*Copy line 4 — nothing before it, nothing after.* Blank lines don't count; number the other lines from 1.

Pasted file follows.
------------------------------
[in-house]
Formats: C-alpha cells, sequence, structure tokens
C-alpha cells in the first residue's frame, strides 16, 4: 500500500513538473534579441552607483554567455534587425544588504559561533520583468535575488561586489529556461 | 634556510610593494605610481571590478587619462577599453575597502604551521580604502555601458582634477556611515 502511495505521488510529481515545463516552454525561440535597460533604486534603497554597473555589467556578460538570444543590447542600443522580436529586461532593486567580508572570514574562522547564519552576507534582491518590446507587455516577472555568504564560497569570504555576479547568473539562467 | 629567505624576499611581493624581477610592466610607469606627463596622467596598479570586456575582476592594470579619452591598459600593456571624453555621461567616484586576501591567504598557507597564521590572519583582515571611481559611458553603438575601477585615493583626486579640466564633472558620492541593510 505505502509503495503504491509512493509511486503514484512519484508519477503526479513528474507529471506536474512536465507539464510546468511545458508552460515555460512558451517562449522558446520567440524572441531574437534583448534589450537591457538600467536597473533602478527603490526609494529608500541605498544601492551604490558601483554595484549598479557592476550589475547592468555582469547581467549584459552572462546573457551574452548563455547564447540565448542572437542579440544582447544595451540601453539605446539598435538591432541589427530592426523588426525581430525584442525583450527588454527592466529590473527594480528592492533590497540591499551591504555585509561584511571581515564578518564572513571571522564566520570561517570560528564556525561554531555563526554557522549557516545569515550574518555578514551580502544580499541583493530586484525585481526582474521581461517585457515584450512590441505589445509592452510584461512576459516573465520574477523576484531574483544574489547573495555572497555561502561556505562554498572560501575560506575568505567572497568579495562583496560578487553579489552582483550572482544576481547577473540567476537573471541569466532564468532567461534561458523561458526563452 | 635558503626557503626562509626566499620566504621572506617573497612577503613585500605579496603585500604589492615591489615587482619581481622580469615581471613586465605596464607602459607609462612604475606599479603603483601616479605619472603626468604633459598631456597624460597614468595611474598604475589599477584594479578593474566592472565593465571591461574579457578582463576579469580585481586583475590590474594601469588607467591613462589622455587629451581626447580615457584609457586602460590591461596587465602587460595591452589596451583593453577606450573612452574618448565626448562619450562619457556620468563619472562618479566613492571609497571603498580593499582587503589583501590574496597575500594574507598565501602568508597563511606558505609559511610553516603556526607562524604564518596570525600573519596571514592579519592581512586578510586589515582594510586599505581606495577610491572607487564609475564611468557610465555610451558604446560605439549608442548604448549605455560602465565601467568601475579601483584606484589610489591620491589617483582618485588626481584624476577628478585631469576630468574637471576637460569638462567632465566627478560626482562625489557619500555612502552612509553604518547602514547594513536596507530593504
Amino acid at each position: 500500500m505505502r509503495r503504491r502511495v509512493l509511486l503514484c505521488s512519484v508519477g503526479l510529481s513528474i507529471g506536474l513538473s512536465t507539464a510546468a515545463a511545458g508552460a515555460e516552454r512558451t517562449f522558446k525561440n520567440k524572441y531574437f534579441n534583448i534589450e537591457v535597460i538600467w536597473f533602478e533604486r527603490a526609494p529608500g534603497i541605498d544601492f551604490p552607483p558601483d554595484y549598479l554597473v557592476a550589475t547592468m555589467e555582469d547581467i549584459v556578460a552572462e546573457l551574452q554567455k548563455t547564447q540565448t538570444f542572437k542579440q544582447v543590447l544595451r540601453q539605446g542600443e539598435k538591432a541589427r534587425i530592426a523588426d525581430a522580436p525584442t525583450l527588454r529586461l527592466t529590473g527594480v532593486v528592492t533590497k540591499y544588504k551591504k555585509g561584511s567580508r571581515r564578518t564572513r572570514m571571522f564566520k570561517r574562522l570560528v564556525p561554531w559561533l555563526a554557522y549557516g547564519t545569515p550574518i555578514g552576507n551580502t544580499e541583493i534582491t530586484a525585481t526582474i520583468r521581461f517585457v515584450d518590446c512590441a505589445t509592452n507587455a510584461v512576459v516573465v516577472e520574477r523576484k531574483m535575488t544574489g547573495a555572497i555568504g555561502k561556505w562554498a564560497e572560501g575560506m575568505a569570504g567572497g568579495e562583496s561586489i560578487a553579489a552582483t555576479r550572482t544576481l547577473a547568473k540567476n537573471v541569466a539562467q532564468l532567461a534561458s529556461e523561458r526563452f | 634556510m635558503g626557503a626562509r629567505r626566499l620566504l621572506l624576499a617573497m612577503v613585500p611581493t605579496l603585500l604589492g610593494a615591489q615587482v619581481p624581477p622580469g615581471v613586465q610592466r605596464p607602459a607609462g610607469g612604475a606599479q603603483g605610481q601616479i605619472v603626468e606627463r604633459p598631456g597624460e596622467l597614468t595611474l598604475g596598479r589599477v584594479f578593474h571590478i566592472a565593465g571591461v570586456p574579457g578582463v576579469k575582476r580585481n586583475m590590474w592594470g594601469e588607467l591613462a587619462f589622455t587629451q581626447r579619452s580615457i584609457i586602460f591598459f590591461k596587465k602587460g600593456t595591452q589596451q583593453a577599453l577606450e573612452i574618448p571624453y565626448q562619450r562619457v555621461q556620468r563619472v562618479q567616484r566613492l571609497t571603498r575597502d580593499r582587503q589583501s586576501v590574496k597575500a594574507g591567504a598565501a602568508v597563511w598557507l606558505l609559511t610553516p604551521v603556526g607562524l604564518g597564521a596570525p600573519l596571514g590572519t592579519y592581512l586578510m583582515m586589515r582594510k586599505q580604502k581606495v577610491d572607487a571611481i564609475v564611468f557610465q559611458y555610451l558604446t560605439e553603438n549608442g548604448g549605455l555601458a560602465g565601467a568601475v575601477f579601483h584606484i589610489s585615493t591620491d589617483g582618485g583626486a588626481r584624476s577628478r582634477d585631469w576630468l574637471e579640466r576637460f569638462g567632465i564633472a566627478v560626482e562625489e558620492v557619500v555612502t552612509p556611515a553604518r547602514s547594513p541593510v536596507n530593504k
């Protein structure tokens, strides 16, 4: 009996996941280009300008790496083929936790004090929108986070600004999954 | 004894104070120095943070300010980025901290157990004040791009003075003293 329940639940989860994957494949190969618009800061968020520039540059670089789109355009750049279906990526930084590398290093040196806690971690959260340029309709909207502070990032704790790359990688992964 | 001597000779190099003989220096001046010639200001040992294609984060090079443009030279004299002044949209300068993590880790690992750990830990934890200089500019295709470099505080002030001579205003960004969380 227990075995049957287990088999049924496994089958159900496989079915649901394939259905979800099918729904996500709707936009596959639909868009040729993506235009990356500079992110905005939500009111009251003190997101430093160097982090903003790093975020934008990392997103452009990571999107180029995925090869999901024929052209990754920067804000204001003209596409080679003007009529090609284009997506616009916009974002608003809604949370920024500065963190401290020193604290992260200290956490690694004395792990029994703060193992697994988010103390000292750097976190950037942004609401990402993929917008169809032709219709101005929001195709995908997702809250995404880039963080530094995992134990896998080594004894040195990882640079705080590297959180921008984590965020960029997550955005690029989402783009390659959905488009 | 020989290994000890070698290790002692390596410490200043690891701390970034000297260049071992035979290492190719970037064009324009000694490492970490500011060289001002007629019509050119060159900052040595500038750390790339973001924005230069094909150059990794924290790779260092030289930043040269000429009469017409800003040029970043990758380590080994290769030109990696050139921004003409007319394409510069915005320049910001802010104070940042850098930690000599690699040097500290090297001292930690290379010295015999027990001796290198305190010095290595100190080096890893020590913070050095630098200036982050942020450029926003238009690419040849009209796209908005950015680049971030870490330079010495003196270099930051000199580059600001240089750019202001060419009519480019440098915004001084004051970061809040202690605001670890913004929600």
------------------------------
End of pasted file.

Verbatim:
Amino acid at each position: 500500500m505505502r509503495r503504491r502511495v509512493l509511486l503514484c505521488s512519484v508519477g503526479l510529481s513528474i507529471g506536474l513538473s512536465t507539464a510546468a515545463a511545458g508552460a515555460e516552454r512558451t517562449f522558446k525561440n520567440k524572441y531574437f534579441n534583448i534589450e537591457v535597460i538600467w536597473f533602478e533604486r527603490a526609494p529608500g534603497i541605498d544601492f551604490p552607483p558601483d554595484y549598479l554597473v557592476a550589475t547592468m555589467e555582469d547581467i549584459v556578460a552572462e546573457l551574452q554567455k548563455t547564447q540565448t538570444f542572437k542579440q544582447v543590447l544595451r540601453q539605446g542600443e539598435k538591432a541589427r534587425i530592426a523588426d525581430a522580436p525584442t525583450l527588454r529586461l527592466t529590473g527594480v532593486v528592492t533590497k540591499y544588504k551591504k555585509g561584511s567580508r571581515r564578518t564572513r572570514m571571522f564566520k570561517r574562522l570560528v564556525p561554531w559561533l555563526a554557522y549557516g547564519t545569515p550574518i555578514g552576507n551580502t544580499e541583493i534582491t530586484a525585481t526582474i520583468r521581461f517585457v515584450d518590446c512590441a505589445t509592452n507587455a510584461v512576459v516573465v516577472e520574477r523576484k531574483m535575488t544574489g547573495a555572497i555568504g555561502k561556505w562554498a564560497e572560501g575560506m575568505a569570504g567572497g568579495e562583496s561586489i560578487a553579489a552582483t555576479r550572482t544576481l547577473a547568473k540567476n537573471v541569466a539562467q532564468l532567461a534561458s529556461e523561458r526563452f | 634556510m635558503g626557503a626562509r629567505r626566499l620566504l621572506l624576499a617573497m612577503v613585500p611581493t605579496l603585500l604589492g610593494a615591489q615587482v619581481p624581477p622580469g615581471v613586465q610592466r605596464p607602459a607609462g610607469g612604475a606599479q603603483g605610481q601616479i605619472v603626468e606627463r604633459p598631456g597624460e596622467l597614468t595611474l598604475g596598479r589599477v584594479f578593474h571590478i566592472a565593465g571591461v570586456p574579457g578582463v576579469k575582476r580585481n586583475m590590474w592594470g594601469e588607467l591613462a587619462f589622455t587629451q581626447r579619452s580615457i584609457i586602460f591598459f590591461k596587465k602587460g600593456t595591452q589596451q583593453a577599453l577606450e573612452i574618448p571624453y565626448q562619450r562619457v555621461q556620468r563619472v562618479q567616484r566613492l571609497t571603498r575597502d580593499r582587503q589583501s586576501v590574496k597575500a594574507g591567504a598565501a602568508v597563511w598557507l606558505l609559511t610553516p604551521v603556526g607562524l604564518g597564521a596570525p600573519l596571514g590572519t592579519y592581512l586578510m583582515m586589515r582594510k586599505q580604502k581606495v577610491d572607487a571611481i564609475v564611468f557610465q559611458y555610451l558604446t560605439e553603438n549608442g548604448g549605455l555601458a560602465g565601467a568601475v575601477f579601483h584606484i589610489s585615493t591620491d589617483g582618485g583626486a588626481r584624476s577628478r582634477d585631469w576630468l574637471e579640466r576637460f569638462g567632465i564633472a566627478v560626482e562625489e558620492v557619500v555612502t552612509p556611515a553604518r547602514s547594513p541593510v536596507n530593504k